Ly Ly Cao
QUẢNG NINH — As Việt Nam has committed to fighting climate change while still maintaining its economic growth, the European Green Deal is expected to be a good model for the country to learn and build its own sustainable development strategy.
On April 21-22, the Delegation of the European Union (EU) held a two-day conference on “Can the European Green Deal build Momentum for Việt Nam’s Green Growth Strategy?” in Hạ Long City, Quảng Ninh Province, attended by the EU Ambassador to Việt Nam Giorgio Aliberti and experts.
The EU Green Deal is a set of policies that includes new measures and efforts to transform the EU’s economy for a sustainable future.
These measures will not limit the bloc to increase its climate ambition for 2030 and 2050; supply clean, affordable and secure energy; mobilise industry for a clean and circular economy; build and renovate in an energy and resource-efficient way; accelerate the shift to sustainable and smart mobility; design a fair, healthy and environmentally-friendly food system; preserve and restore ecosystems and biodiversity; aim at a zero pollution for a toxic-free environment; pursuing green finance and investment and ensuring a just transition; etc.
“Many regulations will need to be changed, but we are ready to support Việt Nam,” said EU Ambassador Aliberti.
He said there definitely are challenges lying ahead, but he believes that the benefits of pursuing a model like the EU Green Deal will overshadow all the hardships.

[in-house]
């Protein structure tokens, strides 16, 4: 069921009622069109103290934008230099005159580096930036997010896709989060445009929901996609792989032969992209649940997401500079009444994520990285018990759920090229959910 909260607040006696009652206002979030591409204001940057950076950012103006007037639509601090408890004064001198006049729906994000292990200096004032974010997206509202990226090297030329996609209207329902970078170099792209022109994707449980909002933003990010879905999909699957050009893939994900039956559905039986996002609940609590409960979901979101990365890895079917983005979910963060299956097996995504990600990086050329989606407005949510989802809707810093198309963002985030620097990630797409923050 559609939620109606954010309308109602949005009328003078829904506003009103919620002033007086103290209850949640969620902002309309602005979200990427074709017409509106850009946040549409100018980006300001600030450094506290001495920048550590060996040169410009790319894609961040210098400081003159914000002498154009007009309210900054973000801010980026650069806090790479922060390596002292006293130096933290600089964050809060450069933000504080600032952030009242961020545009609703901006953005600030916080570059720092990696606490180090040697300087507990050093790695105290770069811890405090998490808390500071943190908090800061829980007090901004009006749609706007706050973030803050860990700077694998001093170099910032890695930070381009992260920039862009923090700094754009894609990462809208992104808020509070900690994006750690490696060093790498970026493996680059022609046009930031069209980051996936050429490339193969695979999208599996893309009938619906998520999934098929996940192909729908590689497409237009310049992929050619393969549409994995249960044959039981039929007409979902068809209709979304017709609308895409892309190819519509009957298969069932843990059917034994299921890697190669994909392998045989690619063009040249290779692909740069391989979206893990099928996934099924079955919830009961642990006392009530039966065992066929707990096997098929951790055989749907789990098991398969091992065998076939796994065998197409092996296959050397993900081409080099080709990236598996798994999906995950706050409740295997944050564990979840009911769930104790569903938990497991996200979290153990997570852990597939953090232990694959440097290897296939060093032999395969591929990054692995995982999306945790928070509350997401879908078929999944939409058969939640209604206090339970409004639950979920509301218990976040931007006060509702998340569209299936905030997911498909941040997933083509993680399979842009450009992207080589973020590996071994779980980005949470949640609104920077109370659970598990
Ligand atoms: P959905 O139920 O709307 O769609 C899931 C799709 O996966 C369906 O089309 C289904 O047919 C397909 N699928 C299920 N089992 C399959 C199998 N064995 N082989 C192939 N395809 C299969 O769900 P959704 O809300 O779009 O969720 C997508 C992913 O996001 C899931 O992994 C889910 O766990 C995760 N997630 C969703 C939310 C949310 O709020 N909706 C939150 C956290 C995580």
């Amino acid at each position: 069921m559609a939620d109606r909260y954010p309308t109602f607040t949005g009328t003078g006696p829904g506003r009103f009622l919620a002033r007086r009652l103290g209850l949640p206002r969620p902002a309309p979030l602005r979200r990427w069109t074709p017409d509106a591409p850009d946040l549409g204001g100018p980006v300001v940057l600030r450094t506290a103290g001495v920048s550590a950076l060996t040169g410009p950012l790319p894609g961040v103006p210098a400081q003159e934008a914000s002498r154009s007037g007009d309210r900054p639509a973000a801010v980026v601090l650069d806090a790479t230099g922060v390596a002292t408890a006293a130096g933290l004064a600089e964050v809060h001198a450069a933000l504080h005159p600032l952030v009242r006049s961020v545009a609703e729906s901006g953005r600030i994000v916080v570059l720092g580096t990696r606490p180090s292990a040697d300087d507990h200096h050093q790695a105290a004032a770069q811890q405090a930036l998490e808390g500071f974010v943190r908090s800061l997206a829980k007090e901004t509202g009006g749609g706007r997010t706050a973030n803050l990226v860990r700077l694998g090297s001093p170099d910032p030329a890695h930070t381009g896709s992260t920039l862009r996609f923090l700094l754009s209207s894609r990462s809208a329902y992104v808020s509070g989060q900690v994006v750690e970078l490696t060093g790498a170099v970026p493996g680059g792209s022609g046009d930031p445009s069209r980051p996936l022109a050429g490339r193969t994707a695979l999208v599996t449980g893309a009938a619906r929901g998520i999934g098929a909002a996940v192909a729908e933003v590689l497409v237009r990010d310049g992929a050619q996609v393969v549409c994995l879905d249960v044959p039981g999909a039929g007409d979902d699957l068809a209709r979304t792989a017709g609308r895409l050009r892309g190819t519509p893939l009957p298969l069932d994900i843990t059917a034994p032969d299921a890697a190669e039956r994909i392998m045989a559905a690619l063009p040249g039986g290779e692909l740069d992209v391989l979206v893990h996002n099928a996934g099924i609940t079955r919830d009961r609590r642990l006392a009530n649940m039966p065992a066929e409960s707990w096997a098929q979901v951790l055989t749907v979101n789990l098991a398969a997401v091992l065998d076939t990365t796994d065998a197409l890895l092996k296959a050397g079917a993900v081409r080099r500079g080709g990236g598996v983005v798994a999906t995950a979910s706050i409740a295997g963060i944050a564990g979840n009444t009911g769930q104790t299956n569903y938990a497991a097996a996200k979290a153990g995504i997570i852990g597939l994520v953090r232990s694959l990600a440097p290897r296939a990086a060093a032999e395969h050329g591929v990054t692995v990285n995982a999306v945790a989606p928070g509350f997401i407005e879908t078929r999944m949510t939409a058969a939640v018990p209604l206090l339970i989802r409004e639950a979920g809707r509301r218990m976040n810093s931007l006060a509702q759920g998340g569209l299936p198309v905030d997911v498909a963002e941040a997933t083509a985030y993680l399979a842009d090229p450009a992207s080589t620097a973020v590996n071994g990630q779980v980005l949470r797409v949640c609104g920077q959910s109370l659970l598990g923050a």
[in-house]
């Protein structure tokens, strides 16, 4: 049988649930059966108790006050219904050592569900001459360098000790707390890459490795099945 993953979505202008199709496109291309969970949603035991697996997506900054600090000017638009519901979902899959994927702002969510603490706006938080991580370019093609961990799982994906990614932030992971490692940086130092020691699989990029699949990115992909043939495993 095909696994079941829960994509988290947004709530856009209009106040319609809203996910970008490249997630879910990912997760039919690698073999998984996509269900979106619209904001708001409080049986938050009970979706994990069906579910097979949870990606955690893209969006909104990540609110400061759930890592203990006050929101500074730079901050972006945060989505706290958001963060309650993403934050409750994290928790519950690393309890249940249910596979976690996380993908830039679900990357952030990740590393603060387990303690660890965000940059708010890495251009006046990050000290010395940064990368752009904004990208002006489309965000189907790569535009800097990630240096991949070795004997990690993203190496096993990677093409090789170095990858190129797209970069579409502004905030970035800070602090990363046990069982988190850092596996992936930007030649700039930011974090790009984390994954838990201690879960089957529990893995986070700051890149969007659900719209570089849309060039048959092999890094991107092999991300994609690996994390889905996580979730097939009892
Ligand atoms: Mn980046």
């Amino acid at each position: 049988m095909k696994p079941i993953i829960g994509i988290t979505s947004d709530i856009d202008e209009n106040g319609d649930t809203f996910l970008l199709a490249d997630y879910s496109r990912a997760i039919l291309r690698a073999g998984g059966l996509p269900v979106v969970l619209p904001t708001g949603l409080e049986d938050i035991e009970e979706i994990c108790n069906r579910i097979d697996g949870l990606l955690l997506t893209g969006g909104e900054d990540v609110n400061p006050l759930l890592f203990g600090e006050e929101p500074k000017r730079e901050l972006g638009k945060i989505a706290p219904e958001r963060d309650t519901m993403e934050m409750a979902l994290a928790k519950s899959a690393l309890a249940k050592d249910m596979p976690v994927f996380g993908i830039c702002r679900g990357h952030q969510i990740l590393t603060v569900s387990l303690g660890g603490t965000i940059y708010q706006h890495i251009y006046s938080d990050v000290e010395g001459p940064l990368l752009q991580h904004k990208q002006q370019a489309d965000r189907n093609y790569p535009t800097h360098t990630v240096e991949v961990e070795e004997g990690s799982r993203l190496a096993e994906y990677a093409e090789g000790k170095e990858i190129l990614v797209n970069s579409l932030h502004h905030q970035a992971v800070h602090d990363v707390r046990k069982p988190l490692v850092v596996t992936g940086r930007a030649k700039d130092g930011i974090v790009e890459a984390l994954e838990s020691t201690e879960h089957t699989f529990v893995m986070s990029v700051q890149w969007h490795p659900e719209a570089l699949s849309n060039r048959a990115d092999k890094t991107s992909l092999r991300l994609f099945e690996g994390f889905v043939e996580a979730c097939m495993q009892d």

“Vietnamese companies will struggle a lot as they have to elevate their products with higher standards. But at the same time, this means the products could be sold all over the world,” he said.
The country could also leapfrog other countries in the technology sector, as it requires better technologies to implement the Green Deal.
“Việt Nam will benefit from this and be in a much better position than its partner countries around the world,” Aliberti said, adding that advanced technologies will also guarantee products’ quality to meet free trade agreements’ (FTAs) standards.
Meanwhile, one of the biggest challenges to Việt Nam is financial issues. The ambassador emphasised that this is not only an issue for Việt Nam but for other countries and regions too, including the EU.
However, the Government will receive support, with some coming from private investments. “The issue here is how to attract good investors,” Aliberti said.
This comes to the second challenge which is a structural problem. It requires a transparent procedure and favourable rules to allow more foreign investments to flow in.
“It will be profitable not only for foreign investors but also for local investors and ultimately Vietnamese citizens,” the EU Ambassador to Việt Nam added.
Speaking at the event, Tomaso Andreatta, EuroCham Vice-Chairman and Chairman of the Green Growth Sector Committee, said that Việt Nam is doing well in the development of sustainable technologies. If the country continues this trend, it will attract more capital from foreign investors, especially from EU investors.
As the country is heavily affected by climate change, the Vietnamese Government has boosted innovation, accelerating the transformation of the growth model to pursue green growth which, a trendy model in the world.
At the COP26 Conference in Glasgow last November, Việt Nam set a target to gradually reduce its use of coal power by the 2040s, and achieve net-zero emissions by 2050.
The country’s energy development strategy is witnessing a significant shift, with the aim of increasing the proportion of renewable energy such as solar power and wind power. Renewable energy, energy efficiency, heating electrification and transportation are the key factors of the energy transition.
The national strategy on green growth for the period 2021-2030, vision to 2050, promulgated by the Government, demonstrates Việt Nam’s strong commitment to sustainable development through practical and concrete actions. — VNS